The National Institutes of Health is turning to artificial intelligence and imaging scans to not only help detect cases of COVID-19 earlier, but to potentially personalize treatments for the spreading disease.
In lung CT scans, the novel coronavirus leaves telltale signs that distinguish it from other respiratory diseases—small white spots and a slightly obscuring haze, described by radiologists as “ground glass,” that indicates fluid build-up and damage to the tissue. Abnormalities are found in the heart scans and ultrasounds of many COVID-19 patients as well.
A collaboration funded by the NIH’s National Institute of Biomedical Imaging and Bioengineering aims to develop new diagnostics and machine learning algorithms to quickly assess the severity of an infection and predict a person’s responses to different treatments.
“This program is particularly exciting because it will give us new ways to rapidly turn scientific findings into practical imaging tools that benefit COVID-19 patients,” NIBIB Director Bruce Tromberg said. “It unites leaders in medical imaging and artificial intelligence from academia, professional societies, industry and government to take on this important challenge.”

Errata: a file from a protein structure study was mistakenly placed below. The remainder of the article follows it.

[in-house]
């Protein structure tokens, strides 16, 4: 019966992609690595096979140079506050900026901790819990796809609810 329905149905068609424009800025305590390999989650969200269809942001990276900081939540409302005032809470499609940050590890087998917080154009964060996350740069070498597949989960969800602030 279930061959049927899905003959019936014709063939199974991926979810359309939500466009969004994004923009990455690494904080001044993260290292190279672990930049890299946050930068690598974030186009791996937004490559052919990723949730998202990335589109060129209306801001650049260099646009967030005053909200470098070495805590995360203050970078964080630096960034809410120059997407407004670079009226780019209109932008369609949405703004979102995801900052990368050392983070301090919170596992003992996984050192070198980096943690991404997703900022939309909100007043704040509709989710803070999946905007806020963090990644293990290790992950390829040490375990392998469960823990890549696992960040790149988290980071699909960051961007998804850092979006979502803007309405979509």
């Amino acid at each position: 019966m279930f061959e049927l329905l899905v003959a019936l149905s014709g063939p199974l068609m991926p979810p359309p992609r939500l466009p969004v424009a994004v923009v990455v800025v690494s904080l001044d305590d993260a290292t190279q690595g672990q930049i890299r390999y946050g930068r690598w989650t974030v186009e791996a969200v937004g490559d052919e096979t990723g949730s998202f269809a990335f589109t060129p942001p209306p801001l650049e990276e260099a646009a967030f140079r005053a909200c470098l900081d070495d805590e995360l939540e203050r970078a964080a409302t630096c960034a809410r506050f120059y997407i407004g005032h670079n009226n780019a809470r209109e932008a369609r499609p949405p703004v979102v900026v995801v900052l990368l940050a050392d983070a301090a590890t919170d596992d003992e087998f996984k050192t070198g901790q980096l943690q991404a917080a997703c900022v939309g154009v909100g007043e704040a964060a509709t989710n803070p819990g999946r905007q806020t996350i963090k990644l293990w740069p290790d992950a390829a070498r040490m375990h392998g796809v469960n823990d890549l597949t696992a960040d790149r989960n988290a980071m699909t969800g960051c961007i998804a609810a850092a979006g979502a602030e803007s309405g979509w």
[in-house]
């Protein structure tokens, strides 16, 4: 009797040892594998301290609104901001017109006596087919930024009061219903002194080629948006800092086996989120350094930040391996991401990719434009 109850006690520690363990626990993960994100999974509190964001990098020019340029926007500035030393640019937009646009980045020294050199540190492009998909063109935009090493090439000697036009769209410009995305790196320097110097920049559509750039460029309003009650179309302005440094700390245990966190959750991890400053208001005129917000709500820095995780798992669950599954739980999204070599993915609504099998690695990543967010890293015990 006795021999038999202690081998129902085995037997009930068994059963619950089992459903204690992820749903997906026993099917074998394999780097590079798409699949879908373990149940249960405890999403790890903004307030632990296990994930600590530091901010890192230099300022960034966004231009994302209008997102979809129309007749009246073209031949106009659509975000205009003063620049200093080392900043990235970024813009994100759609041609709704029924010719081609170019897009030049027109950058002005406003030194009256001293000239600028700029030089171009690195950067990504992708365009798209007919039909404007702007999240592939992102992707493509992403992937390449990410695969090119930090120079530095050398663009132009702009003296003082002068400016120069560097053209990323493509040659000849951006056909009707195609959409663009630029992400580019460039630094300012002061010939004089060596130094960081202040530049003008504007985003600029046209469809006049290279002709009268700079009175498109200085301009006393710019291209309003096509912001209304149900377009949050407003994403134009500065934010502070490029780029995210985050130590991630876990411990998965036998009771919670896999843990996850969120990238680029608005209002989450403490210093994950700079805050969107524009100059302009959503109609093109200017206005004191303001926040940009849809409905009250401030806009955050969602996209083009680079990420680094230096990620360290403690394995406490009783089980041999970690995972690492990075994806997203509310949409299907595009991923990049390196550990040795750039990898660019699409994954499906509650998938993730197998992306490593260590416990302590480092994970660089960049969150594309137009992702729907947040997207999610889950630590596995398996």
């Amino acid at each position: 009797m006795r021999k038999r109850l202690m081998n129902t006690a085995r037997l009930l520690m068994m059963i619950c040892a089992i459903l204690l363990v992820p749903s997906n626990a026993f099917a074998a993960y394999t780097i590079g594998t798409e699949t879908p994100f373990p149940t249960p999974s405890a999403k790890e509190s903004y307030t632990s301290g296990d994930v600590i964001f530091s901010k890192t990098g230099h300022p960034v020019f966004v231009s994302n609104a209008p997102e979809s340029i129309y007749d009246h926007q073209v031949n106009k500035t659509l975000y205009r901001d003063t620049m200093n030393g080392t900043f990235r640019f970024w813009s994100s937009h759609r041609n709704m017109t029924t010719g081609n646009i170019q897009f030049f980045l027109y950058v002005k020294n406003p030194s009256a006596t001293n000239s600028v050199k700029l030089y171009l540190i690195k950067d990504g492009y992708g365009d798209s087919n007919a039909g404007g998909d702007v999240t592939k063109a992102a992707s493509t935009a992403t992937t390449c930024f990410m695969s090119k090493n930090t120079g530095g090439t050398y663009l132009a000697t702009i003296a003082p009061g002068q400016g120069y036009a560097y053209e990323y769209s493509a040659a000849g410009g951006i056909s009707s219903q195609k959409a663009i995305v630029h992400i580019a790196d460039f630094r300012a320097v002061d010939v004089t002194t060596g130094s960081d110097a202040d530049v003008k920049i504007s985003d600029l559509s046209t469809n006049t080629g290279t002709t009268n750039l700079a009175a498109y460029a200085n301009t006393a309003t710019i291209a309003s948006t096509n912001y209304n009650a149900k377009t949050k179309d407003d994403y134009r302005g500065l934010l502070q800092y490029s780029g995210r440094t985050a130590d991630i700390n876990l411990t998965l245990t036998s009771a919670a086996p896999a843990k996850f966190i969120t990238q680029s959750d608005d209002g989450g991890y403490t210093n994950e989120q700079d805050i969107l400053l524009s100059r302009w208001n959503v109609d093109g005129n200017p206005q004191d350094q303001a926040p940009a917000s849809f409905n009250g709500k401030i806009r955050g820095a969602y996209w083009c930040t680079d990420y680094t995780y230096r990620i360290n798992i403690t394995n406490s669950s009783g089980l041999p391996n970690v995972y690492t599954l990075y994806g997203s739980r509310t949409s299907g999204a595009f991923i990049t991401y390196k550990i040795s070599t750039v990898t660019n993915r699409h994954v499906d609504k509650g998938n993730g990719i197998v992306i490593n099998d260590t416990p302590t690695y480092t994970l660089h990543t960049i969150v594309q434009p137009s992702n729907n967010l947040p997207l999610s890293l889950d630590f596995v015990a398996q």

The resulting Medical Imaging and Data Resource Center will operate a large, open-source repository that will gather COVID-19 chest images from tens of thousands of patients, “allowing researchers to evaluate both lung and cardiac tissue data, ask critical research questions and develop predictive COVID-19 imaging signatures that can be delivered to healthcare providers,” said Guoying Liu, director of the NIBIB’s MRI program.
The database will be hosted at the University of Chicago, and co-led by a trio of medical imaging societies: the American College of Radiology, the Radiological Society of North America and the American Association of Physicists in Medicine.
In addition, the center will support five infrastructure development projects and oversee 12 research projects, covering about 20 university labs—all with an initial focus on COVID-19, but with plans to expand its imaging data services and AI development to other diseases in the future.
“COVID-19 is our immediate target, but the MIDRC will ultimately enable the medical and scientific communities to mobilize images and data for work against other existing diseases and future healthcare threats,” said the University of Washington’s Paul Kinahan, chair of the AAPM’s research committee.